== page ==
Media Access Australia’s Access iQ spoke with Professional Certificate in Web Accessibility (PCWA) graduate, Bronwyn Lapham, of e-learning development and consultancy eWorks about the benefits of further education in web accessibility.
Access iQ: How does web accessibility come into your role as Senior Technical Officer at eWorks? How does accessibility come into what eWorks does?
Bronwyn Lapham: An important part of my role is to research and facilitate the maintenance of technical standards for the Australian vocational education and training sector — the national VET E-standards. The aim of the E-standards is to provide recommendations of technical platforms for which online learning (e-learning) content can be developed that will be useable by as broad an audience as possible, and be as interoperable as possible. The work is funded by federal and state/territory government and overseen by the E-standards Expert Group. Accessibility has been a component of the E-standards since 2006, when the first recommendation was published. Back then the recommendation was WCAG 1.0, all Priority 1 checkpoints.
The project responsibilities include dissemination and guidance on how to implement the E-standards, so I need to have a good grasp of each of the components, including accessibility.
eWorks is a leader in the field of design, development and support of e-learning in the VET sector, and has managed the E-standards for Training project since then, along with several other projects. eWorks supplies the TrainingVC learning management system widely in use by Australian registered training organisations.
What was your knowledge of web accessibility prior to starting the Professional Certificate in Web Accessibility course?
My background is in multimedia and front end web development, and web accessibility first appeared on my radar in 2007 when I was working for a small content development company developing e-learning for large financial sector clients. The nab (National Australia Bank) had strict requirements and a rigorous testing regime. After that I worked at The Learning Federation — more e-learning, but this time for K-12 school kids, and all Flash programming with the accompanying challenges. In 2010 I started with eWorks, so not so long after the gov.au endorsement of WCAG 2.0 and the subsequent national transition strategy. I was sent along to the OZeWAI conference that year and have not missed one since.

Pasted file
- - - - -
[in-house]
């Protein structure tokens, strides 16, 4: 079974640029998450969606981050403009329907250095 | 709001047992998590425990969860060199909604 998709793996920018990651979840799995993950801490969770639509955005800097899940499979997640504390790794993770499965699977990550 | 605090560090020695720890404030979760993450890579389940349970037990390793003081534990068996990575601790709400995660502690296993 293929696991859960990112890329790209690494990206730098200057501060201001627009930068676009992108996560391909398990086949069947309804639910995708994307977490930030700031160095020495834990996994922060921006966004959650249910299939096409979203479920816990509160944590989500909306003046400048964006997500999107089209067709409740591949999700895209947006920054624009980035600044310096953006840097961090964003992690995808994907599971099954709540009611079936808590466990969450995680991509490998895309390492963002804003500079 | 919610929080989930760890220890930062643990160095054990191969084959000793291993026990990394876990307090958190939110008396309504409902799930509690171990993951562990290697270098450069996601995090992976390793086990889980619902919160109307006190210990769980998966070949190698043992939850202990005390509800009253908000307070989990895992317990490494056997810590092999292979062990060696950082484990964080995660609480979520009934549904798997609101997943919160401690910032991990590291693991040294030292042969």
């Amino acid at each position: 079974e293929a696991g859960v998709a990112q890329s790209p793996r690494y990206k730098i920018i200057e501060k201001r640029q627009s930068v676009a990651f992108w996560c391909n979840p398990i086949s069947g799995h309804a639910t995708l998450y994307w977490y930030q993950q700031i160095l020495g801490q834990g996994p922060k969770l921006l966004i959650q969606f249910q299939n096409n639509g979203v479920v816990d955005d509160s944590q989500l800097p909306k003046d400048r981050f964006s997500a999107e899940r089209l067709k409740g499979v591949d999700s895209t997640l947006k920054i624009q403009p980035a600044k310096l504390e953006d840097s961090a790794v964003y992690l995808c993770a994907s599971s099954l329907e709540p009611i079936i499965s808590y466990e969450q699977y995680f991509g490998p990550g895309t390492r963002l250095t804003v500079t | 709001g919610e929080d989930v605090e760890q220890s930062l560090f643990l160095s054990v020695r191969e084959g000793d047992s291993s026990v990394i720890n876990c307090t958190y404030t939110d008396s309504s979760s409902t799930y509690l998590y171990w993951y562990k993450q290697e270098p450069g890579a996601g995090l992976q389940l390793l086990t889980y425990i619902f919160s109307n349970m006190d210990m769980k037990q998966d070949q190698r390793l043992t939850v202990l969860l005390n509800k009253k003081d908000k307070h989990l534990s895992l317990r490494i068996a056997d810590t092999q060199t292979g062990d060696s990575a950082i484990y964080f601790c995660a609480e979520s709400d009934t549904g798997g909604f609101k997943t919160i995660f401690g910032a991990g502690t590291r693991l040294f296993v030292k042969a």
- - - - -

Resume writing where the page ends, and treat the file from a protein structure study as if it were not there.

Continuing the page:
I’m also on various mailing lists and LinkedIn groups discussing the subject, although how anyone with a disability navigates some of them is utterly beyond me. A WebAIM forum digest is pretty heavy going with all those quoted nested replies.
What attracted you about the PCWA and led to you enrolling in the course?
I didn’t have a lot of confidence in my grasp of WCAG 2.0 overall; there are a lot of elements and you can find all kinds of conflicting information and opinions out there, and the W3C site is pretty intimidating and not particularly easy to navigate. Also, I’ve been advocating for the inclusion of accessibility in the planning and design stages of work we do, and was looking for some credibility back-up. eWorks management recognises the benefits of accessible web and having qualified employees, and I benefited from that.
The fact that I could do it all online was also attractive — I work full time, and would have found it difficult to juggle commitments, let alone relocate to Adelaide to do it. I’m not aware of any other course offering of this calibre; Media Access Australia has been on my watch list for a while and I respect their work, and I’d seen a positive review from a contact who knows their stuff.
Why do you think that accessibility knowledge is an important skill set?
The SEO boosts, the interoperability benefits of adhering to standards, that’s all fine and good, but a bigger part of it for me is purely and simply that it’s the right thing to do! Seeing what a game changer an accessible Internet is for those it impacts most is pretty rewarding when you can be part of that. And seriously — if you’re the type that wants to learn to code in the first place, it’s not rocket science. It is important to have the whole picture though, and not just think that because you know how to add alt text that’s all there is to it.
How did you find mixing with other people from different backgrounds? Was that a useful addition to the course content?